AH: I admire the way you went out and commented on all the other blogs that featured the post and offered their own thoughts. This gave you a chance to clear up some misconceptions. I think one of the biggest ones was that in no way did you mean that all the UK photography talent was London based. I felt for that kid in Leeds though.
CF: No, no, no! Not at all. I was talking about the power of London with regard to it being the place you have to go to if you want to work for magazines. Yep, the guy in Leeds killed me with his comment and it’s for people like him that I spoke in the first place. Although I am personally doing quite well, the future is not bright for photographers of my type.
< Some may perceive you to be a little bitter, big-headed, self-absorbed, or even depressing. I believe your father is rather concerned about your dire pessimism. Care to comment?
CF: Certainly not bitter. Big-headed? What have I got to be big-headed about? How can I be big-headed when I see the work of people like Larry Fink, Dan Winters, Nadav Kander? That’s ridiculous. Incidentally, did you see Ryan McGinley’s New York Times Oscar portfolio? That was awesome. He just served notice on the Liebowitz generation in that department. Always loved that guy’s work.
Anyway, as I said, my own situation is as good as it’s ever been. However, I have a sense of communality and I want there to be a future for people like me. I remember when I was an assistant it meant so much to even get the chance to meet with a photographer. One in fifty would take the trouble to see me and when they did I was so grateful. If anything, I am angry. Angry at the fact that mediocrity seems to win out most of the time. Angry that people are afraid so much of the time and that there is this safe culture that will put bland inoffensiveness ahead of everything else, in the context of not alienating the advertisers. If people are calling me arrogant then they have never met me and don’t know me. Do you think I’m arrogant? How can I answer that question without sounding arrogant? To do this job well, to be a proper portraitist, you have to surrender your ego, so that others may be allowed to keep theirs. As for all the other stuff you mention, the Q+A I did with you was the culmination of a few years of thoughts all compressed into one mental polemic. I’m not thinking about this stuff every day. I’m taking my daughter to the park, separating out my recycling rubbish, sorting out the car, working, watching television, reading the paper, thinking about lunch, thinking about my holiday to France in the summer, trying to organize how I can get time with my friends and keep my family happy. In fact, if you came and hung out with me you might like it. Ask any of my assistants; I never shout and I never lose my temper. I’m always as polite as I can be and I hold doors open for everyone I get the chance to hold doors open for. I also let a lot of other cars out at road junctions and when people let me out I always raise my hand in acknowledgement. I was brought up properly, and by that I mean that I was brought up to think of others before myself. Look at my pictures. Do those people look like they’re dying to leave? My grandfather had a great phrase to describe anyone he didn’t like: “The kind of bloke who could light up a room by leaving it.” That’s all I’ve ever tried to do — not be that bloke.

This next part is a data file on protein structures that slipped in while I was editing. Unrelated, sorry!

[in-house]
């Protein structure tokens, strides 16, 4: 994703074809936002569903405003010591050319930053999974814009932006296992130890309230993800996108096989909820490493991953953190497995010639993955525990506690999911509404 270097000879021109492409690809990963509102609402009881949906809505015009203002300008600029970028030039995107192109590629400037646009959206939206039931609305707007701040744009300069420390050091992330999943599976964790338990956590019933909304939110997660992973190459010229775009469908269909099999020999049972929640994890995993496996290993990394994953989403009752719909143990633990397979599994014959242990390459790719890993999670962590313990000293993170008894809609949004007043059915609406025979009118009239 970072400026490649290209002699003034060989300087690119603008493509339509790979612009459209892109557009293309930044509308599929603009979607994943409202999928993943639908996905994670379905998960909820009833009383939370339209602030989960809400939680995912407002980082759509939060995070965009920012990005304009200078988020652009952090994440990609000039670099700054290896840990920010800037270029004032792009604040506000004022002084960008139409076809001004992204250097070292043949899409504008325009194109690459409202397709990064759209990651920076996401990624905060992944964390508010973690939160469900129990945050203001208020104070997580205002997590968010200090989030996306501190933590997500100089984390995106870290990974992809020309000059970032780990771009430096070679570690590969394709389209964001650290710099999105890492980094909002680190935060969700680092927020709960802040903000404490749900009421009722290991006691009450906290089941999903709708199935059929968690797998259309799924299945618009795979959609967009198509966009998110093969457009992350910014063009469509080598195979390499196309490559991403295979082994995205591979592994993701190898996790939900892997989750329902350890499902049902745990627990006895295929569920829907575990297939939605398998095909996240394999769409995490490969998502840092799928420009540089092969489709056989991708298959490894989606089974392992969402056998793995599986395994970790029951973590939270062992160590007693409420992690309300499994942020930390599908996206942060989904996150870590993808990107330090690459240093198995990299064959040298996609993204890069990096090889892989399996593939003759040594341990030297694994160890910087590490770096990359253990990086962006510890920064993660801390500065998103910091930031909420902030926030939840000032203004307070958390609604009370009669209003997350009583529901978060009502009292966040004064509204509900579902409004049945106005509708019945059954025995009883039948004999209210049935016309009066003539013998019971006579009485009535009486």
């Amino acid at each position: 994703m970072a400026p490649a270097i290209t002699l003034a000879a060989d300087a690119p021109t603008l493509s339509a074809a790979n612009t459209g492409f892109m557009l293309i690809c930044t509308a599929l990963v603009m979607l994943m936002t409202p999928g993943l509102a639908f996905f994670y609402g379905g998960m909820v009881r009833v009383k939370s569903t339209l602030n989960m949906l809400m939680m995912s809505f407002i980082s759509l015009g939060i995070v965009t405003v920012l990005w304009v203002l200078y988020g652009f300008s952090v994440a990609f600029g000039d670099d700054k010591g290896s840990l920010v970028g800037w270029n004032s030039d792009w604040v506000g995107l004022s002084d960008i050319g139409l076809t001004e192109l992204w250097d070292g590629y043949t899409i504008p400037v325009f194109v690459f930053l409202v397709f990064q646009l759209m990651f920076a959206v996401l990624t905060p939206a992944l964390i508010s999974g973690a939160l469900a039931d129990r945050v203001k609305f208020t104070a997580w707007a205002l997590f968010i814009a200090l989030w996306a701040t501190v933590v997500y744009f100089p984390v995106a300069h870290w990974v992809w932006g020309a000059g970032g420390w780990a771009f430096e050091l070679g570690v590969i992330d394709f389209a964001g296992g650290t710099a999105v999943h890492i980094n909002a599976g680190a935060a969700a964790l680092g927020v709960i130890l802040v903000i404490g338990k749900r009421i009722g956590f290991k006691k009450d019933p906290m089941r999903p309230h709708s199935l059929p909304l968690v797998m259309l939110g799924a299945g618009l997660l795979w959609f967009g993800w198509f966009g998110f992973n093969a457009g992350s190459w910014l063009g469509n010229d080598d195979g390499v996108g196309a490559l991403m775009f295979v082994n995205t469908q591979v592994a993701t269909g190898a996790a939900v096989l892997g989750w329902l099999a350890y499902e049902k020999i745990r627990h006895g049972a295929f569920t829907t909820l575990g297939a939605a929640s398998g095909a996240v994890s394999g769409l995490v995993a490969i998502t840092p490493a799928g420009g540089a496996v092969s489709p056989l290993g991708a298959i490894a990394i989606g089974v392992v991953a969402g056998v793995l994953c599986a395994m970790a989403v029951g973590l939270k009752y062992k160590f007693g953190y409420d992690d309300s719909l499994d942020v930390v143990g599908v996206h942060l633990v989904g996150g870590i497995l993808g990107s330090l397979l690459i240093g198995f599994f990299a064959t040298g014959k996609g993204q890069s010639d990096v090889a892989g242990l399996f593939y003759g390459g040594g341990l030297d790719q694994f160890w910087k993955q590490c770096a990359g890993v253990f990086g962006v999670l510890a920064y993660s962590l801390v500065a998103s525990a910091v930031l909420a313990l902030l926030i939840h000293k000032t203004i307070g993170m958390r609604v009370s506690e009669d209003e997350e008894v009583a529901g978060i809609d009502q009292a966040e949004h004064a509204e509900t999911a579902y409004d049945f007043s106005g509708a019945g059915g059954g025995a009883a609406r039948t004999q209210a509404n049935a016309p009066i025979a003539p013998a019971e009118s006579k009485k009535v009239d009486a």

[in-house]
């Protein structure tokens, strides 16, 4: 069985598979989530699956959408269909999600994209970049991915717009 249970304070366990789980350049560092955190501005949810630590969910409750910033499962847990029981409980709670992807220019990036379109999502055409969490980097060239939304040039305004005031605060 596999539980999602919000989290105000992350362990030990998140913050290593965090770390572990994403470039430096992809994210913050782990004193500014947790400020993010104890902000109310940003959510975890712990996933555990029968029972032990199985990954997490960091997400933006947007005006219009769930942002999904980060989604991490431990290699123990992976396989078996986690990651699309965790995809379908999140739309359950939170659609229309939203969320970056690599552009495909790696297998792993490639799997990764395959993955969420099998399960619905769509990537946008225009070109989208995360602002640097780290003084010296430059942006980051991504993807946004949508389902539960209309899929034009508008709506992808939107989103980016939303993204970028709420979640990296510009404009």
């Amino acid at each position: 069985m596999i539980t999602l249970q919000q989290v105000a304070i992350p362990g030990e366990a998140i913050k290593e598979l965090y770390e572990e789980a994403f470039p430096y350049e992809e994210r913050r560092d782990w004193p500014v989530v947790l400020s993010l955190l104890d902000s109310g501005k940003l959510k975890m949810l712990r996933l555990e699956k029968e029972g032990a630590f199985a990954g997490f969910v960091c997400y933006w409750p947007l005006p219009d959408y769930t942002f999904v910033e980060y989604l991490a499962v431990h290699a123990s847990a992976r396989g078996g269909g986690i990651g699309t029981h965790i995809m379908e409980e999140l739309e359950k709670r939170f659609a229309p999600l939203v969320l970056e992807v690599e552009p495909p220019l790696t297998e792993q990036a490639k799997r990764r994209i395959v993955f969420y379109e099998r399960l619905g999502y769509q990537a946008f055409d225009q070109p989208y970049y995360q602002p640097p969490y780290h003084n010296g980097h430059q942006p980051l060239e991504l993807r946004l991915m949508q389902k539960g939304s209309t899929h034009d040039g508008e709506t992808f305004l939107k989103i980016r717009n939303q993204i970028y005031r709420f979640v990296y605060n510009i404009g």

My dad just doesn’t like to hear negative thoughts from his family. We have a lot of similarities in temperament and I think he worries that if left unchecked I might drift towards some of his more downbeat tendencies. In an email he wrote to me was this sentence: “I know only too well how damaging a pessimistic outlook can be and how many years it can steal if it is allowed to be pervasive.” I don’t see it as pessimism though. I just see it as calling time on the truth and I do it with energy and motivation. I am not going to be deflated by all these massive, soulless, humorless, greedy, joyless, clueless, monolithic and ultimately destructive bureaucracies. They are killing what it means to be human and to be creative in the name of the fucking share price. The irony is that it was my dad who most drummed it into me to call things into question when one deems it to be necessary. To not necessarily accept things as they seem or as they are presented. I’ll leave it there, suffice to say that I’m a great believer in ‘better out than in’ and that’s possibly where we differ the most. But it’s his respect and approval that I crave the most and if we were ever to fall out I would regret it forever.
AH: Any word from Martin Parr? Asperger’s is quite the rage now. I see articles all over on it? Did you catch him in any of that “Picture This” series on Channel Four?
CF: No word from the Parrster. I did see one of those shows. The last one. The finale. It was enough. I thought he was the best thing in it though.